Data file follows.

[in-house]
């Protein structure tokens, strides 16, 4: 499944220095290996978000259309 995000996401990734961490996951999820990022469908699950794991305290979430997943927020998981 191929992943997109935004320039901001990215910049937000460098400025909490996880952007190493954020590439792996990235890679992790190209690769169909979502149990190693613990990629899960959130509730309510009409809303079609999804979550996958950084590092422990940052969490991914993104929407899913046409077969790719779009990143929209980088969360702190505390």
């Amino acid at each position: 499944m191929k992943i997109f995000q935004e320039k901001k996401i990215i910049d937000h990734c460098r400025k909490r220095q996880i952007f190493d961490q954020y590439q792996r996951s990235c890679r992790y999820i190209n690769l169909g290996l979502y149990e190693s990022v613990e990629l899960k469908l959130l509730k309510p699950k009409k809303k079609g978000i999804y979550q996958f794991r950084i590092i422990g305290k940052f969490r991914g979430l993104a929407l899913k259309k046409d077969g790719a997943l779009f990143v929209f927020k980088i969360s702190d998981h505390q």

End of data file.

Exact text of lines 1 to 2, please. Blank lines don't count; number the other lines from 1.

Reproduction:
[in-house]
């Protein structure tokens, strides 16, 4: 499944220095290996978000259309 995000996401990734961490996951999820990022469908699950794991305290979430997943927020998981 191929992943997109935004320039901001990215910049937000460098400025909490996880952007190493954020590439792996990235890679992790190209690769169909979502149990190693613990990629899960959130509730309510009409809303079609999804979550996958950084590092422990940052969490991914993104929407899913046409077969790719779009990143929209980088969360702190505390």